Publications by authors named "Mohamadreza Najafi"

3 Publications

  • Page 1 of 1

Effect of donepezil and memantine on improvement of cognitive function in patients with temporal lobe epilepsy.

J Res Med Sci 2020 18;25:29. Epub 2020 Mar 18.

Department of Neurology, Medical School, Isfahan University of Medical Sciences, Isfahan, Iran.

Background: Cognitive impairment is a common complication of patients with temporal lobe epilepsy (TLE). Therefore, the aim of this study was to compare the effects of donepezil and memantine on improving the cognitive function of patients with TLE.

Materials And Methods: In a clinical trial study, 70 patients with TLE were divided into two groups of 35 each: 10 mg doses of donepezil (first group) and memantine (second group) were applied for 16 weeks. The level of cognitive function of patients in both groups before and after treatment was determined using Montreal Cognitive Assessment (MoCA) test.

Results: The mean score of MoCA before and after intervention was 23.55 ± 3.67 and 26.09 ± 2.5, respectively, in the group treated with memantine, and the mean score of intervention was significantly improved ( < 0.001). In the group treated with donepezil, the score before and after the operation was 23.87 ± 3.18 and 24.35 ± 2.17, respectively, and no significant difference was observed in this group ( = 0.38).

Conclusion: Hence, memantine was better than donepezil in the improvement of cognitive impairment in patients with TLE.
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http://dx.doi.org/10.4103/jrms.JRMS_209_19DOI Listing
http://www.ncbi.nlm.nih.gov/pmc/articles/PMC7213001PMC
March 2020

Does levetircetam decrease of the rubral tremor in patients with multiple sclerosis.

J Res Med Sci 2013 Mar;18(Suppl 1):S78-80

Department of Neurology, Isfahan Neurosciences Research Center, Isfahan University of Medical Sciences, Isfahan, Iran.

Background: One of the frequent symptoms of Multiple Sclerosis (MS) is tremor which can severely cause disability. Treatment of tremor in MS patients is still very challenging to manage. In this study, we sought to determine the efficacy of Levetiracetam on treatment of MS-related tremor.

Materials And Methods: This clinical trial study was conducted among 22 patients from July 2012 to April 2012 in Alzahra-Hospital, Isfahan, Iran. Patients were given 500 mg Levetiracetam twice a day for 1 week. The drug dosage increased 1000 mg per week until reaching the peak dose of 50 mg/kg. After a 2 week period of washout, first phase was repeated. The subjects were assessed at baseline, after first intervention, after wash-out period, and after second intervention.

Results: A total of 20 patients (17 females and 3 males) were enrolled in our study. There was a significant difference among tremor rate before and after intervention (P = 0.001). The drug was well tolerated and without any serious side effect during follow-up.

Conclusion: Our findings suggest that although Levetiracetam caused a decrease tremor rate in MS it surged again after washout period.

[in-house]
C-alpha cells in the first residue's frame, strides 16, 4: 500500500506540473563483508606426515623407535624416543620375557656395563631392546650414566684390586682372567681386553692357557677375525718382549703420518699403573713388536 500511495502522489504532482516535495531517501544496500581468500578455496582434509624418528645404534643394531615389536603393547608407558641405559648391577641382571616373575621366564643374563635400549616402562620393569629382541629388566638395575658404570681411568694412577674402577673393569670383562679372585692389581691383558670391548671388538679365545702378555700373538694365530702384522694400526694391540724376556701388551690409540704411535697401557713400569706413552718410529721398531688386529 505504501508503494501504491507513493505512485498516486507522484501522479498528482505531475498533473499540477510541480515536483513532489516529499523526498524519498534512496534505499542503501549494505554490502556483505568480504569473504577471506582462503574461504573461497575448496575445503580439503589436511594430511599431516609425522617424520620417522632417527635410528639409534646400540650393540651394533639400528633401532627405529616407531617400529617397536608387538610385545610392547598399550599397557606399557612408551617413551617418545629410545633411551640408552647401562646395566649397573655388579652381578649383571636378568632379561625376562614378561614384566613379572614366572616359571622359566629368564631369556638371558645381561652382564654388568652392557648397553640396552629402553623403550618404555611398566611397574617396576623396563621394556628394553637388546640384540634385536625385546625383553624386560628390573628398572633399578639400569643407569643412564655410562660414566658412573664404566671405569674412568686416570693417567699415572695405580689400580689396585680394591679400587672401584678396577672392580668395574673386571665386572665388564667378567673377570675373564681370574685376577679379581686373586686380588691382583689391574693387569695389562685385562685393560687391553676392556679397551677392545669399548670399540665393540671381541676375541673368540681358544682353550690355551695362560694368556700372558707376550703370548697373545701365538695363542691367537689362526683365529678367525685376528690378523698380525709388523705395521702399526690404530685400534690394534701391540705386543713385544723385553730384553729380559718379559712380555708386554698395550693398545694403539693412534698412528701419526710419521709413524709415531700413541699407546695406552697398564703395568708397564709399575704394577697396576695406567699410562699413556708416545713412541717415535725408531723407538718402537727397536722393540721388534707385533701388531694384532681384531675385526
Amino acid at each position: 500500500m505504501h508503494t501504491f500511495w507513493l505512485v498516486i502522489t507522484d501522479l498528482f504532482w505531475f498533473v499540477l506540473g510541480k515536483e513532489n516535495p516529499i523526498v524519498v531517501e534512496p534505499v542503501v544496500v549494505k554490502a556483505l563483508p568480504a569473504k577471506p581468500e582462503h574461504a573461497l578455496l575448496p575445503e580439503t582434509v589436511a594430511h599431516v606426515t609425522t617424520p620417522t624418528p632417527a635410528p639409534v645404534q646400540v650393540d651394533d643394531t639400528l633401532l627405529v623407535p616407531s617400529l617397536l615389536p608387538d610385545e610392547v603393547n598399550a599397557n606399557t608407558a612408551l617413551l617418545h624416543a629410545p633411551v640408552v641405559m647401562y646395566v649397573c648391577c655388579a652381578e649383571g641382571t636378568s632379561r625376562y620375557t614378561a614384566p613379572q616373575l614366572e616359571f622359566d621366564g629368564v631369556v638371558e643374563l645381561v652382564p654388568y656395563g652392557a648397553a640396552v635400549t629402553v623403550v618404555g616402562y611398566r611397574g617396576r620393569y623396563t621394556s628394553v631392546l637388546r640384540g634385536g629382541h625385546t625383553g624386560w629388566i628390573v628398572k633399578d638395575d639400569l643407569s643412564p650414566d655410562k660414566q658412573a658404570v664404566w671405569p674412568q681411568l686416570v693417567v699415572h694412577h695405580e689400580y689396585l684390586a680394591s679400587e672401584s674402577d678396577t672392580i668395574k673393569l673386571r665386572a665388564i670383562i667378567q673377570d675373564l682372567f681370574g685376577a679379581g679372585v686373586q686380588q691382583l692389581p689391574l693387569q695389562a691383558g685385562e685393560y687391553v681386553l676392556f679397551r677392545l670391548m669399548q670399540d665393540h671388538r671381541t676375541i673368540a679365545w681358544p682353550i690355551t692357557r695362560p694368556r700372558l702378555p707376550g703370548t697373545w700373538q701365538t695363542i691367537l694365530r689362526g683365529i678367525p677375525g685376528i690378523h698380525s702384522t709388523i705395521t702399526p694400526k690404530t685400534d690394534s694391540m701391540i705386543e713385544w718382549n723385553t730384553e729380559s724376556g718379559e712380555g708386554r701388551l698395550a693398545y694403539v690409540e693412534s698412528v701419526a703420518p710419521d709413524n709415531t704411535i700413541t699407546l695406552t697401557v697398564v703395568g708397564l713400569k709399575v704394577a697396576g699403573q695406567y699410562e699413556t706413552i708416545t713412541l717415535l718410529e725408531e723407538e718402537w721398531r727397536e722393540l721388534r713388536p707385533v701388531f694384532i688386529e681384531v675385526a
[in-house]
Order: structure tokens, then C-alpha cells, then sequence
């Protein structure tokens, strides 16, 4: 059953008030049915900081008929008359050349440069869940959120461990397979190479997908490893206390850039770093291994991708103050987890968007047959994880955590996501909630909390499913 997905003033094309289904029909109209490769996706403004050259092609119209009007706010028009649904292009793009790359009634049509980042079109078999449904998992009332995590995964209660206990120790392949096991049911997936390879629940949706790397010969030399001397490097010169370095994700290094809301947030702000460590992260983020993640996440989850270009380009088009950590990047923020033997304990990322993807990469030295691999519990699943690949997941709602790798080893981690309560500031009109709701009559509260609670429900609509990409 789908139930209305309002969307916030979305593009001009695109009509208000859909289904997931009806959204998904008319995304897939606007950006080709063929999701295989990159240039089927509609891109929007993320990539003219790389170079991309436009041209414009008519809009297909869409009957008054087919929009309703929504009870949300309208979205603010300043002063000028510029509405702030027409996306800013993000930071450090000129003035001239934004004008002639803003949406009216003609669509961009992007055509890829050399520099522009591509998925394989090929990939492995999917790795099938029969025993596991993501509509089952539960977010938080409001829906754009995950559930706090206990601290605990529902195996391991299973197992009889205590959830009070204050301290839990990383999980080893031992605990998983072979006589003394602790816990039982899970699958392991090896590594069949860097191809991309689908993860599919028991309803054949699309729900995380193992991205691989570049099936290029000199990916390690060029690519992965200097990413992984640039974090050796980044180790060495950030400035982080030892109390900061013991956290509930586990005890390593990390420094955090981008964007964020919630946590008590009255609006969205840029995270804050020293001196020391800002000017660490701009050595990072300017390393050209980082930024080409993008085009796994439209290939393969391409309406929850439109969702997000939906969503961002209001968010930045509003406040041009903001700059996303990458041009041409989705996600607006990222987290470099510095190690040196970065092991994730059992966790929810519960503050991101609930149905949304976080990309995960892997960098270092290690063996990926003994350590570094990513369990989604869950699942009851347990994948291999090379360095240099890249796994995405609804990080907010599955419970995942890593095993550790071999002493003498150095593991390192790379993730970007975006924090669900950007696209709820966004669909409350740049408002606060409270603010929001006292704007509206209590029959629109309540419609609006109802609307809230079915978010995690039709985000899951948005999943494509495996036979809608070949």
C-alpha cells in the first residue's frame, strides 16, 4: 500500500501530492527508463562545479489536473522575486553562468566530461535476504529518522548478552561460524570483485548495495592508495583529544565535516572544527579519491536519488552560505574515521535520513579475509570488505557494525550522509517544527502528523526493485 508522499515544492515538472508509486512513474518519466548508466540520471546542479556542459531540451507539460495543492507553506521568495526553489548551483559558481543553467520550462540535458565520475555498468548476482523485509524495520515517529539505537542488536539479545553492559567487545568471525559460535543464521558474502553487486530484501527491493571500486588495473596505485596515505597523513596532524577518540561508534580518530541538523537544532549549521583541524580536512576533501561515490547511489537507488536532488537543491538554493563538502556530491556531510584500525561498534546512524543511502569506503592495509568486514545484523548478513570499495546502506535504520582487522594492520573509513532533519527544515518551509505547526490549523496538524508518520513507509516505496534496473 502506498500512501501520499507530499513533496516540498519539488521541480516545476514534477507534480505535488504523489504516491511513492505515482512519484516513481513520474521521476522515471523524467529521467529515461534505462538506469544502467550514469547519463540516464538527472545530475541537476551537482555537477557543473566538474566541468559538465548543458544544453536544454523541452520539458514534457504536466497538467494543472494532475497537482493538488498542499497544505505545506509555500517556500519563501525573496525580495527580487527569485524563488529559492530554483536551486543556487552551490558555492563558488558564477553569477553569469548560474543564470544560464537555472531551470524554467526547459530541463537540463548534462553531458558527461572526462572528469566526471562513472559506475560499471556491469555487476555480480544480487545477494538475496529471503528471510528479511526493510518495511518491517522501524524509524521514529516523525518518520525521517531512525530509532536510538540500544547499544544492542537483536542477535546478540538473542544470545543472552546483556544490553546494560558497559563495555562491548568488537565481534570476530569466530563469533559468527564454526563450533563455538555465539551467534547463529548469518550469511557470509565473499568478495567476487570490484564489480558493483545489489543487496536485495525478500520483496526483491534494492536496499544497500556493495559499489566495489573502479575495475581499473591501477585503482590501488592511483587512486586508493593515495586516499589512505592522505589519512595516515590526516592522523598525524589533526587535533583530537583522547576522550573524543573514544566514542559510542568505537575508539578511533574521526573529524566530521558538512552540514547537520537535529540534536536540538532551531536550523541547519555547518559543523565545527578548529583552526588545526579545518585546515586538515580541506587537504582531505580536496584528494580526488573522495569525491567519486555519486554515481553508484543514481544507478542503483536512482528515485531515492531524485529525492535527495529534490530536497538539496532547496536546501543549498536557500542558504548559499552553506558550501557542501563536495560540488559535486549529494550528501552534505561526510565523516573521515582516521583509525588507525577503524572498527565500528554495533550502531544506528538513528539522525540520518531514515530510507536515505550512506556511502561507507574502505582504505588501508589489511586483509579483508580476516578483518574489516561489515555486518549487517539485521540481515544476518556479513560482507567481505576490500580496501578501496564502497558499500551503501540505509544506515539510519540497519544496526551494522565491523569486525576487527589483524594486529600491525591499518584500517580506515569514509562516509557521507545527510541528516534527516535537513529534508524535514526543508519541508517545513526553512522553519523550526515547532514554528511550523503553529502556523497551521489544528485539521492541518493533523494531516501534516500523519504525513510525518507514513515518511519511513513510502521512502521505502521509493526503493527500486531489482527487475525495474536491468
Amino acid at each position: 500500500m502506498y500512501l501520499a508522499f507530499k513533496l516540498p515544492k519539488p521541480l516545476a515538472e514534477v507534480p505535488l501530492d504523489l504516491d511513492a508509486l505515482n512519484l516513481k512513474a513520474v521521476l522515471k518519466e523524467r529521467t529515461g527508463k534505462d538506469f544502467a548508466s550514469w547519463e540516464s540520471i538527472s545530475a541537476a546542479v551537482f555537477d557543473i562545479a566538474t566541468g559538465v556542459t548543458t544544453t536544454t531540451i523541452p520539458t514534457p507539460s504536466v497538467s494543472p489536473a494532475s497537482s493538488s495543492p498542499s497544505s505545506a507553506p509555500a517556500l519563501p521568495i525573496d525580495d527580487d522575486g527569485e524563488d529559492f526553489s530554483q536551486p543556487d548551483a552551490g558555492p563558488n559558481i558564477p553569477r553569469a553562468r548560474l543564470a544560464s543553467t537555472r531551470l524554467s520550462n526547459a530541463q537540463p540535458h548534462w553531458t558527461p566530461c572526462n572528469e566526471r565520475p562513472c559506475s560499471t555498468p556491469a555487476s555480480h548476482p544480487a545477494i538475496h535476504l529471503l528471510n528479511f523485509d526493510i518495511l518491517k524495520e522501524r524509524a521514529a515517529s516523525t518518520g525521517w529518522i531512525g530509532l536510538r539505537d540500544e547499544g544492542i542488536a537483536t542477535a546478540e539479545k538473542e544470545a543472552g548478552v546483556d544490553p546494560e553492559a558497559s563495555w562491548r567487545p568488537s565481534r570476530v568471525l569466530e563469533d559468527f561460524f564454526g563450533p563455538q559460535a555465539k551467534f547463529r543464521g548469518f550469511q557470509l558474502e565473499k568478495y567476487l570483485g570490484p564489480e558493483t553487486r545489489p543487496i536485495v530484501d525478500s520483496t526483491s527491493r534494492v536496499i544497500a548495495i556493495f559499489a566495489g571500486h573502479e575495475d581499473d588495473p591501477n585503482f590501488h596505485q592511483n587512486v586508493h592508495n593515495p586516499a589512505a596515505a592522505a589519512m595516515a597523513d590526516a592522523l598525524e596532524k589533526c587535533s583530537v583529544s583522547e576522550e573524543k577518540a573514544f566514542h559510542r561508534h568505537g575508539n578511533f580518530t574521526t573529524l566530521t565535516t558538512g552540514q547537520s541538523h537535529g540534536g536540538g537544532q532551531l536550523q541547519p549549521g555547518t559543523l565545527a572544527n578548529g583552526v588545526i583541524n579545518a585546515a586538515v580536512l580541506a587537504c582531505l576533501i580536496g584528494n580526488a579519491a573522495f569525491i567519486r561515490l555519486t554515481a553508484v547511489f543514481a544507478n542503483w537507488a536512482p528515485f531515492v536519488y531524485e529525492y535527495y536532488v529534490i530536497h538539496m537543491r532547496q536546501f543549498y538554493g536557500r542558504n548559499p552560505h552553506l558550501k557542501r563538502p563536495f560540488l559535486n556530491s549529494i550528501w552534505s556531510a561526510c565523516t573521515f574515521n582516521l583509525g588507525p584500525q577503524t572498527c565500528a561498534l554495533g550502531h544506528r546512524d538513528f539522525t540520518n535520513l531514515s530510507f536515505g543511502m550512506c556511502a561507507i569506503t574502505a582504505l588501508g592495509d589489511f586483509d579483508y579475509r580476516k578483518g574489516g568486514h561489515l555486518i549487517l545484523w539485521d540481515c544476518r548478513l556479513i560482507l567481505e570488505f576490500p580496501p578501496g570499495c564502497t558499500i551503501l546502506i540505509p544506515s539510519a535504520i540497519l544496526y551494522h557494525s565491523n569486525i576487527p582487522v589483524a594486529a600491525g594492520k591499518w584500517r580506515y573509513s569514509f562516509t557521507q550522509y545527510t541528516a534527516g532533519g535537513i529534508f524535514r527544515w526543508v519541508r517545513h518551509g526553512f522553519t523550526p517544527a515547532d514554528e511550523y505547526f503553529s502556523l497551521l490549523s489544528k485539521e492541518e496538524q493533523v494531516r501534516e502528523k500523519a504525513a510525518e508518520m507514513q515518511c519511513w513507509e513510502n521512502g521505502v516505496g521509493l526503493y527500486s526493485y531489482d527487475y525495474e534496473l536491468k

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http://www.ncbi.nlm.nih.gov/pmc/articles/PMC3743328PMC
March 2013

Expression of chemokine receptors on Th1/Th2 CD4+ lymphocytes in patients with multiple sclerosis.

Iran J Immunol 2011 Mar;8(1):1-10

Department of Immunology, Isfahan Medical School, Isfahan University of Medical Sciences, Isfahan, Iran.

Background: Th1 cells preferentially express CXCR3, CCR5 and CCR6, while CCR3 and CCR4 are predominantly expressed by Th2 cell subsets. Multiple Sclerosis (MS) is a Th1 cell-dependant chronic inflammatory disease of the central nervous system, and immunomudolatory cytokines could alter the chemokine expression pattern of these lymphocyte subsets.

Objective: This study was performed to measure chemokine receptor expression on CD4 T cells for evaluation of Th1/Th2 dominantly in IFN-β treated patients.

Methods: Flowcytometry was used to detect chemokine receptor expression on CD4 T cell population in PBMCs obtained from MS and healthy control groups. Twenty six MS patients participated in this study before and after IFN-β therapy and the same number of healthy individuals were included.

Results: The percentage of lymphocytes was 41.28% ± 10.30% 2 in the blood of MS group compared with 36.88% ± 5.51% in the control group (p=0.017). The CD4+CXCR3+ cells were 18.86% ± 8.46% in healthy group, 30.78% ± 9.8% in pre-treated MS patients and 21.06% ± 9.23% in post-treated group (p<0.001). The CD4+CCR4+ cell subsets were 27.35% ± 10.15% in healthy group; 28.17% ± 8.9% in pre-treated group and 34.20% ± 8.96% in the post-IFN-β treatment group. The subset of CD4+CCR4+ was found to be dominant after IFN-β therapy in comparison with the control group (p<0.001). CD4+CCR5+ percentage was 1.24% ± 0.92% in the healthy people, 1.23% ± 0.71% in the MS patients and 0.76% ± 0.49% in post-treatment status (p=0.003). CD4+CCR3+ cell subsets were 0.62% ± 0.67% in control group, 0.28% ± 0.26% in the MS patients (p=0.022) and 0.39% ± 0.54% in IFN-β treated patients (p=0.334). An association was found for CXCR3 expression in pre- and post-treatment status (r=0.840, p<0.001) as well as for CCR4+ expression (r=0.712, p<0.001) in the same groups. The Th1 response was dominant in pre-treatment states, and then it shifted to a Th2 dominant state after IFN-β treatment.

Conclusion: We suggest that the chemokine receptor expression of Th1/Th2 cell subsets could be used for monitoring and the evaluation of the MS disease status.
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http://dx.doi.org/IJIv8i1A1DOI Listing
March 2011